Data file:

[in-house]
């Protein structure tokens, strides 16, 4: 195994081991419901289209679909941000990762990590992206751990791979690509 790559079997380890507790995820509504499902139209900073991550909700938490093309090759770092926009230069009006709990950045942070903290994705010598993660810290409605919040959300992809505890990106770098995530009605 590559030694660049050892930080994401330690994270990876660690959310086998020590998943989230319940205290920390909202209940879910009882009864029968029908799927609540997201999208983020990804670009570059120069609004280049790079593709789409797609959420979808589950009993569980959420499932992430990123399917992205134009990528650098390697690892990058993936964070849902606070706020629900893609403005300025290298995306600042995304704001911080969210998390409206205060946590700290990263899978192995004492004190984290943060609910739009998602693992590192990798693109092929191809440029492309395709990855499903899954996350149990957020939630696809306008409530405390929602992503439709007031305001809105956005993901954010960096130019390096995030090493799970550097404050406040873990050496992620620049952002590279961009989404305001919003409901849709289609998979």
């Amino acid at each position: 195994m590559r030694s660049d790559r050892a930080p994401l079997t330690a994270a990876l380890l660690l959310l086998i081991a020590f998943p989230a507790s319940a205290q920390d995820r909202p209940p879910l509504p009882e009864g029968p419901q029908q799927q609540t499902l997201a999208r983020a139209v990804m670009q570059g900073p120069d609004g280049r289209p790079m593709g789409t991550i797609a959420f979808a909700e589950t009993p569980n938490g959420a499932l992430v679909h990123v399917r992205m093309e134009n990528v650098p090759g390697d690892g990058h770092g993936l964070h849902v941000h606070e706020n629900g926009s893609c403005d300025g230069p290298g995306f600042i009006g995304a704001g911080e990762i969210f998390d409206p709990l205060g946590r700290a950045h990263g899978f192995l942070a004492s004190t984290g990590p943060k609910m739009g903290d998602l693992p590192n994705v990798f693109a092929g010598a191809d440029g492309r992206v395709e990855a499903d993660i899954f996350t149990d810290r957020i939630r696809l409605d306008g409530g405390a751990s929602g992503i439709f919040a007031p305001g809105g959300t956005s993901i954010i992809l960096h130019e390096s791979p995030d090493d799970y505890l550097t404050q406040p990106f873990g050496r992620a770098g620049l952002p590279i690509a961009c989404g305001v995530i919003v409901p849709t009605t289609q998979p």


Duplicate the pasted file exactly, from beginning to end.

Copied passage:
[in-house]
């Protein structure tokens, strides 16, 4: 195994081991419901289209679909941000990762990590992206751990791979690509 790559079997380890507790995820509504499902139209900073991550909700938490093309090759770092926009230069009006709990950045942070903290994705010598993660810290409605919040959300992809505890990106770098995530009605 590559030694660049050892930080994401330690994270990876660690959310086998020590998943989230319940205290920390909202209940879910009882009864029968029908799927609540997201999208983020990804670009570059120069609004280049790079593709789409797609959420979808589950009993569980959420499932992430990123399917992205134009990528650098390697690892990058993936964070849902606070706020629900893609403005300025290298995306600042995304704001911080969210998390409206205060946590700290990263899978192995004492004190984290943060609910739009998602693992590192990798693109092929191809440029492309395709990855499903899954996350149990957020939630696809306008409530405390929602992503439709007031305001809105956005993901954010960096130019390096995030090493799970550097404050406040873990050496992620620049952002590279961009989404305001919003409901849709289609998979």
């Amino acid at each position: 195994m590559r030694s660049d790559r050892a930080p994401l079997t330690a994270a990876l380890l660690l959310l086998i081991a020590f998943p989230a507790s319940a205290q920390d995820r909202p209940p879910l509504p009882e009864g029968p419901q029908q799927q609540t499902l997201a999208r983020a139209v990804m670009q570059g900073p120069d609004g280049r289209p790079m593709g789409t991550i797609a959420f979808a909700e589950t009993p569980n938490g959420a499932l992430v679909h990123v399917r992205m093309e134009n990528v650098p090759g390697d690892g990058h770092g993936l964070h849902v941000h606070e706020n629900g926009s893609c403005d300025g230069p290298g995306f600042i009006g995304a704001g911080e990762i969210f998390d409206p709990l205060g946590r700290a950045h990263g899978f192995l942070a004492s004190t984290g990590p943060k609910m739009g903290d998602l693992p590192n994705v990798f693109a092929g010598a191809d440029g492309r992206v395709e990855a499903d993660i899954f996350t149990d810290r957020i939630r696809l409605d306008g409530g405390a751990s929602g992503i439709f919040a007031p305001g809105g959300t956005s993901i954010i992809l960096h130019e390096s791979p995030d090493d799970y505890l550097t404050q406040p990106f873990g050496r992620a770098g620049l952002p590279i690509a961009c989404g305001v995530i919003v409901p849709t009605t289609q998979p």